Having a good memory also gives us a sense of control and order. For example, if you know where the tax documents are that you haven’t needed for the last six months, you will be less stressed and situations encountered in your day-to-day life will be less frustrating. When it comes to professional success, having a good memory could even be said to be indispensable. Hurdles that have been encountered previously are anticipated the next time round and years of professional experience ensure better foresight and decision-making ability. Last but not least, a good memory boosts our personality structure and our self-confidence. Instead of being unnerved over and over again by challenges, we remember vividly which hurdles we have already overcome and face new tasks with more self-confidence.


A woman trains her memory on a blackboard.
  • Woman does memory training.
    1

Tips for amnesiacs.

The starting point for a better memory is a healthy brain and an accompanying healthy lifestyle. Having a balanced diet with plenty of fruit, vegetables, nuts and fish is just as important for a healthy brain as it is for a healthy body. But if you’d like to do more, why not try committing the following advice to memory:

- Creative hobbies: learn new languages, a musical instrument or perhaps an exotic dancing style. They are all challenges which are fun to do and which enhance both our motor memory and our visual and verbal memory in different ways.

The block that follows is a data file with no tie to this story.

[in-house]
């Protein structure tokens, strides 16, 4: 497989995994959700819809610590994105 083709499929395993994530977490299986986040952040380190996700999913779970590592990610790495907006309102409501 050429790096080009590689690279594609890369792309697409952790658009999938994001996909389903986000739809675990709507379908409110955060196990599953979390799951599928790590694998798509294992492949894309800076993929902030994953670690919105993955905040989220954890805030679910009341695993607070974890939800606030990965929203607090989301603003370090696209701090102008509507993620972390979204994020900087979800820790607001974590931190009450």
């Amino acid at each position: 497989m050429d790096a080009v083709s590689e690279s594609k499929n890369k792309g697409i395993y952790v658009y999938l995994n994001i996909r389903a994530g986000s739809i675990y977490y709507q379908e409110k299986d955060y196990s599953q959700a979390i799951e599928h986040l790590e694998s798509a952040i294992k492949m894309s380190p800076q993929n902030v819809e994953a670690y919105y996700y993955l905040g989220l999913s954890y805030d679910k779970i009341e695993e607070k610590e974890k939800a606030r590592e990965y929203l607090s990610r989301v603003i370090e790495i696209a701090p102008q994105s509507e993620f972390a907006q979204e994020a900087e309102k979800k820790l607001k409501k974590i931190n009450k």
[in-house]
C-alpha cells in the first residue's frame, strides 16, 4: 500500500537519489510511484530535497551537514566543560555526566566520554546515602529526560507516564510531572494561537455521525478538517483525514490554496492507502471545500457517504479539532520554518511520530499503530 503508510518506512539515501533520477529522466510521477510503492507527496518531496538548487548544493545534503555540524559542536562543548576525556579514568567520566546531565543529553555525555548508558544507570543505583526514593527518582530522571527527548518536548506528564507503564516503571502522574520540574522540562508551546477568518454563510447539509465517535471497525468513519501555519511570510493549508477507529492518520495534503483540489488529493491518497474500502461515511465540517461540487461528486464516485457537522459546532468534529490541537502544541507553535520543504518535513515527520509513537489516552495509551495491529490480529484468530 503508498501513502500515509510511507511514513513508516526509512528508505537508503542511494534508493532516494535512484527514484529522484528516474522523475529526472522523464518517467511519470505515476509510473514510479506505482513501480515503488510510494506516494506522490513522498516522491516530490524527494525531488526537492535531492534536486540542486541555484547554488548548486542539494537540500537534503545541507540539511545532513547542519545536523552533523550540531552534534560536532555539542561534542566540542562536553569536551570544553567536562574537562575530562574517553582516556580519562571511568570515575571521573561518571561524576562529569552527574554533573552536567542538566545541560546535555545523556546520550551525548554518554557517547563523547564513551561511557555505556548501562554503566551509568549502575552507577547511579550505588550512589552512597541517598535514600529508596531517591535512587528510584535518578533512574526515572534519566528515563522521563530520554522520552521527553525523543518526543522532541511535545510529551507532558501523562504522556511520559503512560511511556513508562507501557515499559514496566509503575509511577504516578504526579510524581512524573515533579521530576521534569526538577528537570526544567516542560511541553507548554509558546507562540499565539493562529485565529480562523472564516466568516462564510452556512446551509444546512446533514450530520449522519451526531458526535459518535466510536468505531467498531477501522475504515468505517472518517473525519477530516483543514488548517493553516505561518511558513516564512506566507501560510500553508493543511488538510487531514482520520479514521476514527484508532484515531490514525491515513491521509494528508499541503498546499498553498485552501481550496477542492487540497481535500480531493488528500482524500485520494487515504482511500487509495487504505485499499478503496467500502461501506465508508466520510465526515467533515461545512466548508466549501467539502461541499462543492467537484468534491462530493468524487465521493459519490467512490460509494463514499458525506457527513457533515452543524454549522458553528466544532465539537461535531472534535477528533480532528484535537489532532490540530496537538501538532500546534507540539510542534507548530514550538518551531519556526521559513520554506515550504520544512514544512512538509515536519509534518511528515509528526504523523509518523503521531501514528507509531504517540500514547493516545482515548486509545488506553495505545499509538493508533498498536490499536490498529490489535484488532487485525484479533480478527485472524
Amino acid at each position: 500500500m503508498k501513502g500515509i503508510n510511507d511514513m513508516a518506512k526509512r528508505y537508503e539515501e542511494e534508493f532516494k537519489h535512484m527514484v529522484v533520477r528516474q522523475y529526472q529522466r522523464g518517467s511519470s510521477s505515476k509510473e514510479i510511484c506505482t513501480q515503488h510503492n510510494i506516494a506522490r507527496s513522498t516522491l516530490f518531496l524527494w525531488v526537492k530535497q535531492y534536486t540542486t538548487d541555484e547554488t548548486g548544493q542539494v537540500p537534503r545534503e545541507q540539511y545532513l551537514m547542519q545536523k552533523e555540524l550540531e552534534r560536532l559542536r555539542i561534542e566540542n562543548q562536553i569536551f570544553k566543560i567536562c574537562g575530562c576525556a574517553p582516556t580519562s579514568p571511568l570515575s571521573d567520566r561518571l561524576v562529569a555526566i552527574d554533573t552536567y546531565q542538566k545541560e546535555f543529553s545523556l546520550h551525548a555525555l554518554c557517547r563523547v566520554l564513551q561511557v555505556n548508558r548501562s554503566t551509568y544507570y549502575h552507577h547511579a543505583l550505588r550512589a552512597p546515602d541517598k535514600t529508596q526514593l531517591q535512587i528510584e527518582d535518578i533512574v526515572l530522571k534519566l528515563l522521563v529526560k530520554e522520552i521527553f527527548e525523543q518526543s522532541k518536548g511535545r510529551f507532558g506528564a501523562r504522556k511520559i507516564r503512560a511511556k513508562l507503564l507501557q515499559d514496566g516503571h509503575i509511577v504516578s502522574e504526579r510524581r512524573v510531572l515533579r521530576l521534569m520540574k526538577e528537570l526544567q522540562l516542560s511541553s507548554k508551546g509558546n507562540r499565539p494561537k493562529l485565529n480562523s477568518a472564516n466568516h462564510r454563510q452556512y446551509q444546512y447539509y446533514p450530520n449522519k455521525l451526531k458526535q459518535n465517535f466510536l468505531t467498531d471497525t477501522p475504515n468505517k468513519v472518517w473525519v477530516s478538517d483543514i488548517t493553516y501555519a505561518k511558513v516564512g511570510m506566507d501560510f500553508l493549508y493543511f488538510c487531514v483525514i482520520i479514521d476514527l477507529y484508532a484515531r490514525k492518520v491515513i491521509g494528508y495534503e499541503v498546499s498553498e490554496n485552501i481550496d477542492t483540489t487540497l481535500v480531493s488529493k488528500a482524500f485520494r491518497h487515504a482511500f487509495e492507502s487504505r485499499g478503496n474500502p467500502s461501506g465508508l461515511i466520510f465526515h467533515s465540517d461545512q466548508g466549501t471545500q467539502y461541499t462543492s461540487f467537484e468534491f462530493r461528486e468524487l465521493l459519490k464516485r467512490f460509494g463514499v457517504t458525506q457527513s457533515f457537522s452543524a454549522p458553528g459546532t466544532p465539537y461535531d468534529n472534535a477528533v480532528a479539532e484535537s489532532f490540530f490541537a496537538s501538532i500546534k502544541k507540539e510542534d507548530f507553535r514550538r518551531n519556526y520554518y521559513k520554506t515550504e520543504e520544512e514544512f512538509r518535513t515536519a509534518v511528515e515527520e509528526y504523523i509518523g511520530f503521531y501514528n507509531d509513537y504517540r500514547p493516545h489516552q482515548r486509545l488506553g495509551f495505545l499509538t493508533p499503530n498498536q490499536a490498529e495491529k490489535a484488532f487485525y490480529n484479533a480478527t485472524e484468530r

- Sleep smart: people who do not sleep well can also lose memory recall capacity. Doctors recommend at least seven hours of sleep per night and regular sleep times to allow the short- and long-term memory to recover.

- Diversity in social contact: having a variety of different social contacts keeps your mind fit. Especially if you actively interact with different groups of friends.


A diverse range of opinions, thoughts and lifestyles takes our retentiveness to the next level.


- Sport is also good for the mind: studies have proven that a regular workout also has a knock-on effect on memory performance. Happily, though, you do not need to run a marathon to feel the benefits. Just a 30-minute walk is enough to rejuvenate both mind and body.
- Brain jogging on the move: a number of good brain jogging apps, such as Peak or Elevate, can now be downloaded to a smartphone or tablet. Their game-like features ensure that the good old memory gets a fun workout.
- Discover your own tricks: unless it’s a genuinely fun thing to do, you soon lose motivation to do memory training. So it’s worthwhile defining which challenges you personally find enjoyable. Rather than brain jogging, would you instead prefer to memorise the telephone numbers of your best friends, for example? If so, then why not?
Woman does memory training with book.

The memory mystery.

For many researchers, our memory remains a great mystery. Why is it that some people can memorise entire city skylines at one glance and produce detailed drawings of them afterwards, while others have trouble remembering their partner’s birthday? One thing is certain: the memory works like a muscle. With the aid of training, challenges, good nutrition and sleep, it will grow and can perform true miracles. So it’s worth resisting the temptations of Google and your smartphone every now and then, instead favouring a rummage around in your own memory. Even if it’s just for trivial things. Incidentally, it was Leonardo DiCaprio who played the lead role in “Titanic” – something that cannot be easily forgotten. Especially by the generation that grew up without mobile phones.